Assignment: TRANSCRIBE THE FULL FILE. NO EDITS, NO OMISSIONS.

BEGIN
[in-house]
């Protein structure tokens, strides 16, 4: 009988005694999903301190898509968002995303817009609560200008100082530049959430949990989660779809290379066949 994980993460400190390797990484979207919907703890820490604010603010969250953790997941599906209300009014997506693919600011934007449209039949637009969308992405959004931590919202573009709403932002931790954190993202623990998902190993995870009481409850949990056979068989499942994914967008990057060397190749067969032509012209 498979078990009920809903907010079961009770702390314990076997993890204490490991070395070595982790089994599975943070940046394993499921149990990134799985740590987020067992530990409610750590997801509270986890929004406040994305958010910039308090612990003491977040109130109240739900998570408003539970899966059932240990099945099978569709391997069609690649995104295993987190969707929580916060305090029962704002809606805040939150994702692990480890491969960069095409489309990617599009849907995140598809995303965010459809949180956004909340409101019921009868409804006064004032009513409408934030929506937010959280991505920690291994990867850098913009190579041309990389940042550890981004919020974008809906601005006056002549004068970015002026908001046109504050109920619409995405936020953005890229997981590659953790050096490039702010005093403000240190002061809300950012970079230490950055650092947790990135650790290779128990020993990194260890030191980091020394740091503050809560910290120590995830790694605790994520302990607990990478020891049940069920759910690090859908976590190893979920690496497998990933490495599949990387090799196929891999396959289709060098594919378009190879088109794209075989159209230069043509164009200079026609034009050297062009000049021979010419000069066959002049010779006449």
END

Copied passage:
[in-house]
């Protein structure tokens, strides 16, 4: 009988005694999903301190898509968002995303817009609560200008100082530049959430949990989660779809290379066949 994980993460400190390797990484979207919907703890820490604010603010969250953790997941599906209300009014997506693919600011934007449209039949637009969308992405959004931590919202573009709403932002931790954190993202623990998902190993995870009481409850949990056979068989499942994914967008990057060397190749067969032509012209 498979078990009920809903907010079961009770702390314990076997993890204490490991070395070595982790089994599975943070940046394993499921149990990134799985740590987020067992530990409610750590997801509270986890929004406040994305958010910039308090612990003491977040109130109240739900998570408003539970899966059932240990099945099978569709391997069609690649995104295993987190969707929580916060305090029962704002809606805040939150994702692990480890491969960069095409489309990617599009849907995140598809995303965010459809949180956004909340409101019921009868409804006064004032009513409408934030929506937010959280991505920690291994990867850098913009190579041309990389940042550890981004919020974008809906601005006056002549004068970015002026908001046109504050109920619409995405936020953005890229997981590659953790050096490039702010005093403000240190002061809300950012970079230490950055650092947790990135650790290779128990020993990194260890030191980091020394740091503050809560910290120590995830790694605790994520302990607990990478020891049940069920759910690090859908976590190893979920690496497998990933490495599949990387090799196929891999396959289709060098594919378009190879088109794209075989159209230069043509164009200079026609034009050297062009000049021979010419000069066959002049010779006449």